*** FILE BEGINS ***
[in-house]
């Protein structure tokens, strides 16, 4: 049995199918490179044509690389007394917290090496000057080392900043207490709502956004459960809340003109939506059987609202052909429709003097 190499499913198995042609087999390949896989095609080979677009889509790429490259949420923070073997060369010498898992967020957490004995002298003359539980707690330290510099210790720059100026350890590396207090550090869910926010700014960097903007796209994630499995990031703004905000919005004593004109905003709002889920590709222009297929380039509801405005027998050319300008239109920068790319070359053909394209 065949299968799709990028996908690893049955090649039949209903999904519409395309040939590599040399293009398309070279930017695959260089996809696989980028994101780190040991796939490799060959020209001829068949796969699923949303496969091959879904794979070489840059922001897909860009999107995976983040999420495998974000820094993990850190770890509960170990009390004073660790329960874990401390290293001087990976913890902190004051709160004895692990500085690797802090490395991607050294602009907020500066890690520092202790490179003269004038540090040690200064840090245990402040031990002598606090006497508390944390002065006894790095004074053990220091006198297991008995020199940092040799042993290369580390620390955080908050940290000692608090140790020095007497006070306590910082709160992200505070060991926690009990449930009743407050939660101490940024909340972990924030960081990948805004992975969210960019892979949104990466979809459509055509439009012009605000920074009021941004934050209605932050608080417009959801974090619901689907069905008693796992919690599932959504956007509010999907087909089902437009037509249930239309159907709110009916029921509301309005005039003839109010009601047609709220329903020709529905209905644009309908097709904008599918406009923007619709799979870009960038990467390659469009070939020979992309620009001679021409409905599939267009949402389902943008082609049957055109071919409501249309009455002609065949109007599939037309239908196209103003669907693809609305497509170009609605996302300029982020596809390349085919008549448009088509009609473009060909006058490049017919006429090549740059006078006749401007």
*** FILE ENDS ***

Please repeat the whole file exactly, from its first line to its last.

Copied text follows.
[in-house]
């Protein structure tokens, strides 16, 4: 049995199918490179044509690389007394917290090496000057080392900043207490709502956004459960809340003109939506059987609202052909429709003097 190499499913198995042609087999390949896989095609080979677009889509790429490259949420923070073997060369010498898992967020957490004995002298003359539980707690330290510099210790720059100026350890590396207090550090869910926010700014960097903007796209994630499995990031703004905000919005004593004109905003709002889920590709222009297929380039509801405005027998050319300008239109920068790319070359053909394209 065949299968799709990028996908690893049955090649039949209903999904519409395309040939590599040399293009398309070279930017695959260089996809696989980028994101780190040991796939490799060959020209001829068949796969699923949303496969091959879904794979070489840059922001897909860009999107995976983040999420495998974000820094993990850190770890509960170990009390004073660790329960874990401390290293001087990976913890902190004051709160004895692990500085690797802090490395991607050294602009907020500066890690520092202790490179003269004038540090040690200064840090245990402040031990002598606090006497508390944390002065006894790095004074053990220091006198297991008995020199940092040799042993290369580390620390955080908050940290000692608090140790020095007497006070306590910082709160992200505070060991926690009990449930009743407050939660101490940024909340972990924030960081990948805004992975969210960019892979949104990466979809459509055509439009012009605000920074009021941004934050209605932050608080417009959801974090619901689907069905008693796992919690599932959504956007509010999907087909089902437009037509249930239309159907709110009916029921509301309005005039003839109010009601047609709220329903020709529905209905644009309908097709904008599918406009923007619709799979870009960038990467390659469009070939020979992309620009001679021409409905599939267009949402389902943008082609049957055109071919409501249309009455002609065949109007599939037309239908196209103003669907693809609305497509170009609605996302300029982020596809390349085919008549448009088509009609473009060909006058490049017919006429090549740059006078006749401007």